Surgical Residents Vulnerable to Malpractice Claims

Diana Phillips

August 30, 2017

Most medical malpractice cases involving surgical residents focus on the perioperative medical knowledge and decision making of the surgical trainees, and junior residents, in particular, are especially vulnerable, a new study shows.

In a review of the US legal literature for malpractice cases involving surgical residents during a 10-year period, Cornelius A. Thiels, DO, from the Mayo Clinic in Rochester, Minnesota, and colleagues identified 87 malpractice cases citing direct involvement of a surgical intern, residents, or fellow, with nearly half of the cases resulting in a jury verdict or settlement in favor of the plaintiff.. The payouts for these cases, the researchers report in an article published online today in JAMA Surgery, range from $1852 to $32 million, with a median of $900,000.

From January 1, 2005, to January 1, 2015, 70% of the US malpractice claims involving surgical trainees (excluding infant-related obstetric and ophthalmologic procedures) arose from elective surgery cases. General surgery was the most common source of claims (54%), followed by orthopedics (21%), gynecologic surgery (13%), urologic surgery (5%), neurosurgery (5%), oral surgery (2%), and otolaryngology (1%).

The outcomes of patients in 67 of the 87 claims identified involved death or permanent disability, the authors report.

More than half (51%) of the claims cited nonoperative decision making errors and injuries, and most of the alleged errors occurred in the postoperative vs preoperative setting (64% vs 36%). Intraoperative errors and injuries were cited in 34 cases (39%), whereas both nonoperative decision-making errors or injuries and intraoperative errors or injuries were cited in 9 cases (10%).

In 10 cases, the malpractice claims alluded to situations in which the surgical resident made a decision or proceeded with care without evaluating the patient in person, including two cases in which residents prescribed or increased the dose of patients' postoperative pain medication before or instead of examining the patient, according to the authors.

Of the 10 cases involving claims of residents' failure to evaluate patients in person before making a decision, seven were decided in favor or the plaintiff and had disproportionately high payouts (median, $1,203,000).

Insufficient direct supervision by attending physicians was deemed a contributing factor in 48 of the malpractice claims. In 10 of these cases, "the attending physician's failure to appropriately supervise part of an operation in person was cited," the authors write. "Three cases claimed that intraoperative injuries were the result of residents becoming anatomically 'lost' without an attending physician present." All 10 cases resulted in a judgment in favor of the patient, they note.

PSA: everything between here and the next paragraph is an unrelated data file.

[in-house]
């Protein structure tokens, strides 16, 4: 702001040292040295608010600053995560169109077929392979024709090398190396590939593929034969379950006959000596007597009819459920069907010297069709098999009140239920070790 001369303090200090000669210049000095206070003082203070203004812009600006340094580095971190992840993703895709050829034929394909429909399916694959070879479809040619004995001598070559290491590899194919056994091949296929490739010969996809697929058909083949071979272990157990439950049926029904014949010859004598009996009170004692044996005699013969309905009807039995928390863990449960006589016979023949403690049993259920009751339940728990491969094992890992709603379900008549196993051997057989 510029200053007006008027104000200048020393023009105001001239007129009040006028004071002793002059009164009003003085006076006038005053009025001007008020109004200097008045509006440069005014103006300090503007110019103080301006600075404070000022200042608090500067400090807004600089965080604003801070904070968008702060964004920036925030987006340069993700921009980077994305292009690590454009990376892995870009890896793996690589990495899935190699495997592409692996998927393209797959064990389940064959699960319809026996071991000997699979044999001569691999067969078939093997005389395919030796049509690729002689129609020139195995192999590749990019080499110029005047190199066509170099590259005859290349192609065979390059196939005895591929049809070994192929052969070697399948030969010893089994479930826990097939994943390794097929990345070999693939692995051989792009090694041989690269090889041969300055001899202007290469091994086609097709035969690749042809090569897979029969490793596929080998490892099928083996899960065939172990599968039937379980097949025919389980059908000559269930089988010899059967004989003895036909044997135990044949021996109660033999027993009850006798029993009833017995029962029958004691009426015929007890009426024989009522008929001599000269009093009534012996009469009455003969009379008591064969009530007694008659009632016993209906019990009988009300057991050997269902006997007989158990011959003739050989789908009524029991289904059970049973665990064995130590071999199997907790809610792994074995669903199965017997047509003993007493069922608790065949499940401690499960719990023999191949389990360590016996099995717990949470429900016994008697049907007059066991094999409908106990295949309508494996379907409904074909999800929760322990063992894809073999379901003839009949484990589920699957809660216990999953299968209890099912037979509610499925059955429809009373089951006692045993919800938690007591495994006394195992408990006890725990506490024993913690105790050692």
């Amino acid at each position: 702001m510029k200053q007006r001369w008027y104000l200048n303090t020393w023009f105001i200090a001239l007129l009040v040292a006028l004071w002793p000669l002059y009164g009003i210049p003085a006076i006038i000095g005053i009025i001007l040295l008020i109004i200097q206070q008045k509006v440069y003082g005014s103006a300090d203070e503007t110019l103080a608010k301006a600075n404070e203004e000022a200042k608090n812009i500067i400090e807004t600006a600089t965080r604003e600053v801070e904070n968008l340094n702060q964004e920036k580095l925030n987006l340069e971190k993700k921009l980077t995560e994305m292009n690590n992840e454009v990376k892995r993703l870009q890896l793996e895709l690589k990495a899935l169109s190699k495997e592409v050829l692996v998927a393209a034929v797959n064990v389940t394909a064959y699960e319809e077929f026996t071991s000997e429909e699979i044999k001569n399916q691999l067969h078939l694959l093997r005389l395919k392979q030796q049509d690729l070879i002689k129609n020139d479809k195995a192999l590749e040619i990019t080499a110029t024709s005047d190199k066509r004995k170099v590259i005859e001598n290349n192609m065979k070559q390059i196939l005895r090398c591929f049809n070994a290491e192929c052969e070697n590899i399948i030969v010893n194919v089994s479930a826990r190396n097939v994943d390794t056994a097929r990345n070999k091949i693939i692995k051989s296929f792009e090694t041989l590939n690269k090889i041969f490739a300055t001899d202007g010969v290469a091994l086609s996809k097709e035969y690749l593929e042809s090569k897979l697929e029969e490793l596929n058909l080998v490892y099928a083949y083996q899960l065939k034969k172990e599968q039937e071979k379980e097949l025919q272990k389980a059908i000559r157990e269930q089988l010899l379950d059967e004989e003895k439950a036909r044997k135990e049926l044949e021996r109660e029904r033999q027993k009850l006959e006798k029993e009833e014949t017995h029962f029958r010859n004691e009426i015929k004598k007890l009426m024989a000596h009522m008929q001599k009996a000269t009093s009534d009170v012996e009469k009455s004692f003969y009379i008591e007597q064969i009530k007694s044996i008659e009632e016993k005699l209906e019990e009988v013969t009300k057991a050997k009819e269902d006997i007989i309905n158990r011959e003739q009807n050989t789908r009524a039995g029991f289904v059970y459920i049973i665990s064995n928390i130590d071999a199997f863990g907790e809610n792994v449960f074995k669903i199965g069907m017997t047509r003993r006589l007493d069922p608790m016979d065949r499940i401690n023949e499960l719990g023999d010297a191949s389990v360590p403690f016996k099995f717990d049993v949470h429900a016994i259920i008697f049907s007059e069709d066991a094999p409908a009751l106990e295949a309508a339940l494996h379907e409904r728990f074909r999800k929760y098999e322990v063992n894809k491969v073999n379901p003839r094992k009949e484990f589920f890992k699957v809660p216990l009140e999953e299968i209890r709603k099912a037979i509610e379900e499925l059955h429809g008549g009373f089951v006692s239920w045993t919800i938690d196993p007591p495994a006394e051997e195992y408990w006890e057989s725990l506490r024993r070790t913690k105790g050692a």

Issues related to informed consent, documentation errors, and communication lapses were also cited in the claims.

Of 35 cases in which the residents' level of training was available through the literature search, 24 named a junior resident (postgraduate training year 1 or 2) in the claim and 11 named a senior resident (postgraduate training year 3 or higher). "Cases involving junior residents often heavily emphasized the novice training level of the resident during the testimonial," the authors write, noting also that most of the lawsuits in which junior residents were named cited issues related to medical decision-making in the claim.

The median time from injury to resolution of the lawsuit was 4 years, with 42 of the cases being decided in favor of the plaintiff. The extended duration "likely profoundly affected the involved surgical trainees in the beginning of their careers," the authors state.

Given the high number of claims citing medical decision-making errors, especially in the postoperative period, and insufficient supervision by attending physicians as contributing factors to the litigation, the current review "highlights the importance of perioperative management, particularly among junior residents, and appropriate supervision by attending physicians as targets for education on litigation prevention," Dr Thiels and colleagues continue. "These data should be used to inform surgical training programs on the importance of developing effective methods of faculty supervision and communication between residents and attending physicians in an effort to reduce the number of lawsuits involving trainees."

The findings also have implications for the emotional well-being of residents. "Physician burnout is independently associated with a recent malpractice suit, even when accounting for all personal and professional characteristics," the authors write. "Given that 69% of surgical trainees already meet criteria for burnout, it is critical that we better understand legal cases involving surgical trainees and how such cases can be avoided in the future."

The authors have disclosed no relevant financial relationships.

JAMA Surg. Published online August 30, 2017. Full text

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